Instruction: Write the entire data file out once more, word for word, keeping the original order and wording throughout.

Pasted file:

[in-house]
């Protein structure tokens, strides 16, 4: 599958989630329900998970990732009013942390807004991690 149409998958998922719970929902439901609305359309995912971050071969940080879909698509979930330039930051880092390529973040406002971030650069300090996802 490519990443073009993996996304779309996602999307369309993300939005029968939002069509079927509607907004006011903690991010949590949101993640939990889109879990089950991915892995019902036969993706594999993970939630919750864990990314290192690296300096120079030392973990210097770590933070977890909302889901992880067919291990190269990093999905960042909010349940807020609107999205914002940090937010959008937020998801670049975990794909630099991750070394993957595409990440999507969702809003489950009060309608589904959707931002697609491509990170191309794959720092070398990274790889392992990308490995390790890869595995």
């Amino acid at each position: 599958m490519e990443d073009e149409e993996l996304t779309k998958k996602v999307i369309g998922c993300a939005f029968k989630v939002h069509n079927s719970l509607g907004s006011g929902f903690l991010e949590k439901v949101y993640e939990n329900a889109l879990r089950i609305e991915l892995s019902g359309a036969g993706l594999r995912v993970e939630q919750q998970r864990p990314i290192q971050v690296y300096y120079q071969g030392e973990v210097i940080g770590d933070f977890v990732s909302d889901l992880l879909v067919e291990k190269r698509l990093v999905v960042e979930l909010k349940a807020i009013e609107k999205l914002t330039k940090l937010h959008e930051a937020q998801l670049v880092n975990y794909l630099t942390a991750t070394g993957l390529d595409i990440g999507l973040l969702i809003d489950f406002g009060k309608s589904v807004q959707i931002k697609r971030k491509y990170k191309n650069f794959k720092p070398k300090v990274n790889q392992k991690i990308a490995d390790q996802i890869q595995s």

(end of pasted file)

[in-house]
């Protein structure tokens, strides 16, 4: 599958989630329900998970990732009013942390807004991690 149409998958998922719970929902439901609305359309995912971050071969940080879909698509979930330039930051880092390529973040406002971030650069300090996802 490519990443073009993996996304779309996602999307369309993300939005029968939002069509079927509607907004006011903690991010949590949101993640939990889109879990089950991915892995019902036969993706594999993970939630919750864990990314290192690296300096120079030392973990210097770590933070977890909302889901992880067919291990190269990093999905960042909010349940807020609107999205914002940090937010959008937020998801670049975990794909630099991750070394993957595409990440999507969702809003489950009060309608589904959707931002697609491509990170191309794959720092070398990274790889392992990308490995390790890869595995």
């Amino acid at each position: 599958m490519e990443d073009e149409e993996l996304t779309k998958k996602v999307i369309g998922c993300a939005f029968k989630v939002h069509n079927s719970l509607g907004s006011g929902f903690l991010e949590k439901v949101y993640e939990n329900a889109l879990r089950i609305e991915l892995s019902g359309a036969g993706l594999r995912v993970e939630q919750q998970r864990p990314i290192q971050v690296y300096y120079q071969g030392e973990v210097i940080g770590d933070f977890v990732s909302d889901l992880l879909v067919e291990k190269r698509l990093v999905v960042e979930l909010k349940a807020i009013e609107k999205l914002t330039k940090l937010h959008e930051a937020q998801l670049v880092n975990y794909l630099t942390a991750t070394g993957l390529d595409i990440g999507l973040l969702i809003d489950f406002g009060k309608s589904v807004q959707i931002k697609r971030k491509y990170k191309n650069f794959k720092p070398k300090v990274n790889q392992k991690i990308a490995d390790q996802i890869q595995s």